S.A.V.W.A.Y.
Self Awareness Vehicle Who Are You

The Great Educator Peter Clark

Peter Humphries Clark   1829-1925





 





​Peter Humphries Clark was born in Cincinnati, Ohio, around 1829, to Michael Clark, son of Lt.  William Clark. Lt. Clark, a slave owner, who lived near Lexington, Kentucky, and fathered five children by his mulatto slave, Betty.  Fearing he might die during the expedition, Lt. Clark resettled Betty and the children on free soil in Cincinnati.  Michael, married an Irish-American woman, Ann Humphries, who became Peter Clark’s mother.
Obtaining an early education was difficult for Peter, who did not want to become a barber like his father, Michael.  His opportunity arrived in 1844, when the Rev. Hiram Gilmore opened a high school for blacks.  Peter’s scholastic ability earned him a job as an assistant teacher while he was still a student.  After leaving school in 1848, he apprenticed to a white printer, Thomas Varney, for more than a year.  In 1849, when the Ohio legislature enacted a law allowing blacks to organize and operate their own schools, Clark became a teacher.  The prejudice he encountered so angered and disgusted him that he left for Africa in 1850.
After reaching New Orleans, however, Clark abandoned his emigration plans and soon returned to Cincinnati, where he became involved in politics and black civic groups.  In 1853, he was Secretary of the National Convention of Colored Men in Rochester, New York.  That same year, he drafted the constitution of the National Equal Rights League, a black organization.
In 1856, he joined the newly organized Republican Party and remained a member until 1872.  Meanwhile, his black interests and Unitarian religious beliefs were in conflict with the Cincinnati school board, and he left teaching.  He opened a grocery store, later became editor of the Herald of Freedom, and then worked on the staff on Frederick Douglass’ newspaper the North Star.
In 1857, Peter Clark returned to teaching and eventually became principal of the new Gaines High School in Cincinnati, a job he held for 30 years.  His students were in great demand as teachers, and Clark was respected for his honesty and high principles.  During this time, Clark married Frances Williams, a music teacher and graduate of Oberlin College in Ohio.  One daughter, Consuelo, studied both art and medicine.  The Clarks’ son, Herbert, became a deputy sheriff and a teacher.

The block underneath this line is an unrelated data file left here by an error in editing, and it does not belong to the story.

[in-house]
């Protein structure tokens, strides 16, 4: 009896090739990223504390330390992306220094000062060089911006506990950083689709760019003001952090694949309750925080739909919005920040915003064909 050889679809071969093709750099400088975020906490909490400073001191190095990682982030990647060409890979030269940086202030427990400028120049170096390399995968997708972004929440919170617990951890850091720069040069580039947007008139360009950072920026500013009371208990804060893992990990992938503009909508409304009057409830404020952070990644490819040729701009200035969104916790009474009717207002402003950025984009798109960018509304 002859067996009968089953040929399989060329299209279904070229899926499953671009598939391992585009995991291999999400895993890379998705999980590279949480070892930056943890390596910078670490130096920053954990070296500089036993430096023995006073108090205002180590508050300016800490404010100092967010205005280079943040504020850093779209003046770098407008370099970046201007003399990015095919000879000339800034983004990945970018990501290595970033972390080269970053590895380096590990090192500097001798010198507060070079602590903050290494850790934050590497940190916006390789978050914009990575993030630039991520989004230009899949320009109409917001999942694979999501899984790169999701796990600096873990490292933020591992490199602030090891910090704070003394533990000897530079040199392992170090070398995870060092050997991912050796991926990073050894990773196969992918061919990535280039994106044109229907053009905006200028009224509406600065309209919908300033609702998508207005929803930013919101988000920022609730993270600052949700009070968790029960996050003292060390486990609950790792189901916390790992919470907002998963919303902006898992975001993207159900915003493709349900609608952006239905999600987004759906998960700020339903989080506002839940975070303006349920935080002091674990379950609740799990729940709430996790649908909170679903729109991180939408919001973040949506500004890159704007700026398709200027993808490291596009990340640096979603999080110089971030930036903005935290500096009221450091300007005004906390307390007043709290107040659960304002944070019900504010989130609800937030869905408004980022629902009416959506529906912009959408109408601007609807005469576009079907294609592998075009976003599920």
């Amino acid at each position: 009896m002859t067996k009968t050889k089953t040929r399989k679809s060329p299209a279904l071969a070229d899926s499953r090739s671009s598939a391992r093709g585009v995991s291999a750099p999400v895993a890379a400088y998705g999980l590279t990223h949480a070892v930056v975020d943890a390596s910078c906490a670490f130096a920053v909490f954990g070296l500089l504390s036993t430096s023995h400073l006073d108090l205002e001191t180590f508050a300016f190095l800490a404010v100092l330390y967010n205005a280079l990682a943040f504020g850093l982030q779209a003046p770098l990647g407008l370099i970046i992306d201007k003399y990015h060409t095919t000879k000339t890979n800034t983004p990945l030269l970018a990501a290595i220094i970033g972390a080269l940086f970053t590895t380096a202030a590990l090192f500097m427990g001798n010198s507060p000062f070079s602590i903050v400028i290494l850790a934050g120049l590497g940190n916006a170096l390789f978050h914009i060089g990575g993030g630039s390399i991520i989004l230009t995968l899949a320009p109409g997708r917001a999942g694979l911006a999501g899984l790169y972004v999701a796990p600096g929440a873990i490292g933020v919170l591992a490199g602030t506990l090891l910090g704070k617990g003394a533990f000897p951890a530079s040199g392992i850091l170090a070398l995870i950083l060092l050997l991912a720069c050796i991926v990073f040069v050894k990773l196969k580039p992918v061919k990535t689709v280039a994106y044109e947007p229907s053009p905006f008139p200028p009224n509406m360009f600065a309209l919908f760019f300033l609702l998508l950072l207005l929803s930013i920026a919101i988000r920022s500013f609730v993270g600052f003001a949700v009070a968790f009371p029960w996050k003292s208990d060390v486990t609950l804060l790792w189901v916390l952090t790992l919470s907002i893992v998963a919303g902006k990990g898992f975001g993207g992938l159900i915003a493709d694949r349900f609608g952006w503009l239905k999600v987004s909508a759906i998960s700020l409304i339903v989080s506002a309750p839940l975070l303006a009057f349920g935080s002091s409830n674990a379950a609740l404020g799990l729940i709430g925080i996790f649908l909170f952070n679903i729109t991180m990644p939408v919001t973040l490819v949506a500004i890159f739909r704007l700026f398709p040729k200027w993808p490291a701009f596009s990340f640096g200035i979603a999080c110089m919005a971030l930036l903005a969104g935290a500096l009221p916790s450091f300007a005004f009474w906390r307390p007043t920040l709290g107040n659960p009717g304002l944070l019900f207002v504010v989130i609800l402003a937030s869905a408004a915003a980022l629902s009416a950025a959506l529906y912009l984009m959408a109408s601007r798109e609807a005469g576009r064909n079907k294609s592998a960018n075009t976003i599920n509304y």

Clark later became displeased with the Republican Party’s indifference to the problems of blacks.  So, he became one of the first Black Socialists in the United States. He joined the Workingman’s Party of the United States and in 1877, the party nominated him for Ohio State Superintendent of Schools.  Although he lost the election, he fared much better than the rest of the ticket. Because of his Socialist activities, Clark was called an “agitator” by people who feared change.  In 1887, he was removed from his teaching position because of his political activism.
Clark left Cincinnati and took a job as principal of the State Normal and Industrial School in Huntsville, Alabama.  Unable to tolerate the segregation of the South, he went to St. Louis, where he taught in black public schools until retiring in 1908. Peter Humphries Clark died on June 21, 1925, in St. Louis, at the age of 96.
Steadfast in his principles, Clark was frequently in conflict with the white establishment.  He was sometimes called a radical, when actually he was ahead of his time.  He willed his philosophy books to a St. Louis library and, as if to get in the last work, he willed his most beloved volumes – books of poetry by noted black writers – to Cincinnati’s Library.


  Excerpt from A Salute to Historic Black Educators.

​   This is only a summary of the life of Peter Humphries Clark.